The origin of the first theme, also known as American Exceptionalism, was often traced to America's Puritan heritage, particularly John Winthrop's famous "City upon a Hill" sermon of 1630, in which he called for the establishment of a virtuous community that would be a shining example to the Old World. In his influential 1776 pamphlet Common Sense, Thomas Paine echoed this notion, arguing that the American Revolution provided an opportunity to create a new, better society:
We have it in our power to begin the world over again. A situation, similar to the present, hath not happened since the days of Noah until now. The birthday of a new world is at hand....
Many Americans agreed with Paine, and came to believe that the United States had embarked upon a special experiment in freedom and democracy—and a rejection of Old World monarchy—which was of world-historical importance. President Abraham Lincoln's description of the United States as "the last, best hope of Earth" is a well-known expression of this idea. Lincoln's Gettysburg Address, in which he interpreted the Civil War as a struggle to determine if any nation with America's ideals could survive, has been called by historian Robert Johannsen "the most enduring statement of America's Manifest Destiny and mission".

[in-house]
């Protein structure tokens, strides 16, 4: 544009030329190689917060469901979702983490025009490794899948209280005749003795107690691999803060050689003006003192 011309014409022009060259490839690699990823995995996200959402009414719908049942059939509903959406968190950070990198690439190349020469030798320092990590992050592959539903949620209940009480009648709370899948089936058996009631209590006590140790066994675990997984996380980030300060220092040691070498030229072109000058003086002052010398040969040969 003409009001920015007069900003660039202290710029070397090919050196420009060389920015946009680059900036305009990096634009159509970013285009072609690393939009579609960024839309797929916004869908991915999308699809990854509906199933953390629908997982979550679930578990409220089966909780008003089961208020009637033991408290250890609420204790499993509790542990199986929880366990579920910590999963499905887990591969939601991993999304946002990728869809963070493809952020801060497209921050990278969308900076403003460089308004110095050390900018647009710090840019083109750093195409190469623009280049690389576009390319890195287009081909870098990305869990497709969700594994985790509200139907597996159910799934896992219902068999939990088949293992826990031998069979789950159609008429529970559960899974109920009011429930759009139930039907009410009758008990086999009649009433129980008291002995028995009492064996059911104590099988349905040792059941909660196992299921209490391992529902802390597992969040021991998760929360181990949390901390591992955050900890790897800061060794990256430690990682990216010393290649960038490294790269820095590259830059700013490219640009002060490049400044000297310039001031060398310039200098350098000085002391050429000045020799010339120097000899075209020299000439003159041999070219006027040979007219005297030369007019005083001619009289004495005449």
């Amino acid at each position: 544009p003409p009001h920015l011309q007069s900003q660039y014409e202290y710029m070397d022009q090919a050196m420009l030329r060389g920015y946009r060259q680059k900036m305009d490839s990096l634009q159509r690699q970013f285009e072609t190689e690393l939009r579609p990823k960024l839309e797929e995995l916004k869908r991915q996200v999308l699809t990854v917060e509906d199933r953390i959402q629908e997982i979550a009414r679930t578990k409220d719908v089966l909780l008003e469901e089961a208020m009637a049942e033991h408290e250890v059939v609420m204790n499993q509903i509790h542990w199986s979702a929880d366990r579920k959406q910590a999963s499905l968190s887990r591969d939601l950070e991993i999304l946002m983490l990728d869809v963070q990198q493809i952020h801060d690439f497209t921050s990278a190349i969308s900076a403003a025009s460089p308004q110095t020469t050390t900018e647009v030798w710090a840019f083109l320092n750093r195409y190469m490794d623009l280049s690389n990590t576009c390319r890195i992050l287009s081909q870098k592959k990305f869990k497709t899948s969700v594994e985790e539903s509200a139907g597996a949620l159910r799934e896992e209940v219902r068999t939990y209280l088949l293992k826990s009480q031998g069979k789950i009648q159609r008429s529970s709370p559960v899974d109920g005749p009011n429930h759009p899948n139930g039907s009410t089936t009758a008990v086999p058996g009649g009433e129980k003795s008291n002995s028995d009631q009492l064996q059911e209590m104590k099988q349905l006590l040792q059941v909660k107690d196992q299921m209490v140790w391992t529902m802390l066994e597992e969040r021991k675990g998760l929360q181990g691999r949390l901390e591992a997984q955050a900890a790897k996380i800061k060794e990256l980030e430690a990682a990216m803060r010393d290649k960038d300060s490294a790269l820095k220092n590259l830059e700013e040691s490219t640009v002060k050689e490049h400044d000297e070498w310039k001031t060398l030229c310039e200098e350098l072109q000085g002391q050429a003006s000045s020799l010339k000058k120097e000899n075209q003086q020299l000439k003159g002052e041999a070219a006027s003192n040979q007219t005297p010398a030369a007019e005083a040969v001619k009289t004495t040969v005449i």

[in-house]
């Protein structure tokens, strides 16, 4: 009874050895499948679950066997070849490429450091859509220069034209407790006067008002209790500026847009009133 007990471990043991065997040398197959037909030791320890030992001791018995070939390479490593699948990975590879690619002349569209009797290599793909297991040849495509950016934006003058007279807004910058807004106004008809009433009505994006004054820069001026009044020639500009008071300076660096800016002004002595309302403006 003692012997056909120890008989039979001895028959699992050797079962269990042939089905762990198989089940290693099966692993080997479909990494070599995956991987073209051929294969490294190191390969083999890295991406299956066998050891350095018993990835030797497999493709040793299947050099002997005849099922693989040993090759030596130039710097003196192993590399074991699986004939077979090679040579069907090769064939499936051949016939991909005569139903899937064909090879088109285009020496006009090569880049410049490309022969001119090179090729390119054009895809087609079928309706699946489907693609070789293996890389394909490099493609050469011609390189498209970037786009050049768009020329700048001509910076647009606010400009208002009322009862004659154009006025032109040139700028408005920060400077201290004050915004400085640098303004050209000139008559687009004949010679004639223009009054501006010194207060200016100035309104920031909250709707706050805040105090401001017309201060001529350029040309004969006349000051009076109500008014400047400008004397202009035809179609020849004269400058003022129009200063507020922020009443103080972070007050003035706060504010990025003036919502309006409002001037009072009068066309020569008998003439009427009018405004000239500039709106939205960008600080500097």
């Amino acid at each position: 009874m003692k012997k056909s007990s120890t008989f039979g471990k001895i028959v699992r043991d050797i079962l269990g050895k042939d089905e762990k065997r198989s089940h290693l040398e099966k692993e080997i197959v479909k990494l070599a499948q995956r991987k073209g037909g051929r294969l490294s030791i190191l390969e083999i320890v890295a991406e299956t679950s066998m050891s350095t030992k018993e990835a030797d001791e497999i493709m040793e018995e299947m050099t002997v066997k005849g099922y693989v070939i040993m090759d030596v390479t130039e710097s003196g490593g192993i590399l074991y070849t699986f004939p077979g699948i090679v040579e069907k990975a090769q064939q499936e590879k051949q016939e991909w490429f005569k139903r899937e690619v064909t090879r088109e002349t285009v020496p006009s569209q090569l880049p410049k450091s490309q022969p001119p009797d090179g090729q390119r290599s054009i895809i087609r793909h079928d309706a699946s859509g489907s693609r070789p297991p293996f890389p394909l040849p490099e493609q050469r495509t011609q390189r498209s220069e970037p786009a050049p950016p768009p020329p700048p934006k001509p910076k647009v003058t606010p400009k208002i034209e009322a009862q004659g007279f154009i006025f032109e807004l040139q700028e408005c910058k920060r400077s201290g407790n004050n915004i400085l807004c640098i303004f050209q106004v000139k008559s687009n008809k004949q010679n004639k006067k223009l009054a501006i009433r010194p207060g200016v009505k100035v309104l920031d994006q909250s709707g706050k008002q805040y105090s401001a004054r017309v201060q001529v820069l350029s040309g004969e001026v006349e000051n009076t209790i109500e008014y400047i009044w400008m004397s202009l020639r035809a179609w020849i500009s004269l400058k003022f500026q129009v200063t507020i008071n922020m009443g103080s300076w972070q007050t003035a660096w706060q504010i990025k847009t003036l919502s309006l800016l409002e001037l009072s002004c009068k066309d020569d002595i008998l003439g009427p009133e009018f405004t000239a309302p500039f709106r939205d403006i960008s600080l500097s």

The belief that the United States had a mission to spread its institutions and ideals through territorial expansion—what Andrew Jackson in 1843 famously described as "extending the area of freedom"—was a fundamental aspect of Manifest Destiny. Many believed that American-style democracy would spread without any effort by the United States government. American pioneers would take their beliefs with them throughout North America, it was thought, and other countries in the world would seek to emulate American institutions. Thomas Jefferson initially did not believe it necessary that the United States itself should expand, since he believed that other republics similar to the United States would be founded in North America, forming what he called an "empire for liberty". With the Louisiana Purchase in 1803, however, he embraced expansion. As more territory was added to the United States in the following decades, whether or not "extending the area of freedom" also meant extending the area of slavery became a central issue in a growing divide over the interpretation of America's "mission".
The Monroe Doctrine and Manifest Destiny were closely related ideas; historian Walter McDougall calls Manifest Destiny a "corollary" of the Monroe Doctrine, because while the Monroe Doctrine did not specify expansion, expansion was necessary in order to enforce the Doctrine. Concerns in the United States that European powers (especially Great Britain) were seeking to increase their influence in North America led to calls for expansion in order to prevent this. In his influential 1935 study of Manifest Destiny, Albert Weinberg wrote that "the expansionism of the [1840s] arose as a defensive effort to forestall the encroachment of Europe in North America".